See, Midwest's Lockheed Electras weren't big L-188 turboprops but the original Electra Model 10s. These classic taildraggers from the 1930s look like larger, more graceful versions of the Beech 18 and have 10 passenger seats, a small galley area and even a tiny "blue room" (potty) in the tail. You'd recognize it as the airplane Amelia Earhart made famous when her secret plan worked and she successfully disappeared on an uncharted island, happily living out her days with Fred Noonan. Our airplanes came from unlikely places like Mercury, Nevada, the Canadian Gaspe Peninsula and Unalakleet, Alaska (well, at least the data plate came from a Lockheed embedded in the snow near Unalakleet). Yeah, there were regulations, but Part 135 was just a vague concept in some bureaucrat's mind, so life was a lot simpler.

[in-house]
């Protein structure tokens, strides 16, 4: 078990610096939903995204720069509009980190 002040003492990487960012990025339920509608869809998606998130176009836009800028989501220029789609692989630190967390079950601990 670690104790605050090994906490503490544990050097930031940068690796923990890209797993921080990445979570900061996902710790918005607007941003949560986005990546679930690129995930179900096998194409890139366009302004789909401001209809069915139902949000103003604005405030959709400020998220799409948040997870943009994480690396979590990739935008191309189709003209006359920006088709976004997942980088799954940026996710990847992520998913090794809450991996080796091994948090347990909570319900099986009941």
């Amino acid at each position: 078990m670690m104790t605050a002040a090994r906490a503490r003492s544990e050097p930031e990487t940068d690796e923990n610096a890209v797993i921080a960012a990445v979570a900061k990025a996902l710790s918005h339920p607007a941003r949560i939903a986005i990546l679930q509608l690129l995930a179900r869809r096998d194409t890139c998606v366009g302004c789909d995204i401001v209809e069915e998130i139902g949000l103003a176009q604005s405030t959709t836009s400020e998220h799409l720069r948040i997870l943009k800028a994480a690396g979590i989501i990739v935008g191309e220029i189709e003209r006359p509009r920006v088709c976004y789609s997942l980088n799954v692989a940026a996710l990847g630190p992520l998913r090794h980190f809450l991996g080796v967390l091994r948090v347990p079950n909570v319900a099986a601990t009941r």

Midwest's intercity service would begin that fall, so the northern Michigan flights were kind of a shakedown. We'd depart from Lunken with one or two airplanes on Friday afternoons at 4 o'clock to Traverse City and Charle-voix and terminate on the grass runway at Harbor Springs. It was always a balancing act in the swaying tail as we climbed to altitude. I was mixing drinks and passing out sandwich boxes in my khaki skirt, blue oxford shirt, madras jacket and TWA hat retrofitted with Midwest wings. And when that summer front that hangs across the southern edge of the Great Lakes around Fort Wayne, Indiana, kicked up its heels, I'd just perch on a midships armrest and hand out sick sacks.

Joe McPhillips at Charlevoix was pretty sore that we bought fuel from his competitor at Harbor Springs, so he'd refuse to answer the Unicom. I'd go up front and make the call inbound as "Piper Colt 58Z" or some other fictitious flying machine and, when the Lockheed rolled up and offloaded passengers, he'd carry on like Rumpelstiltskin.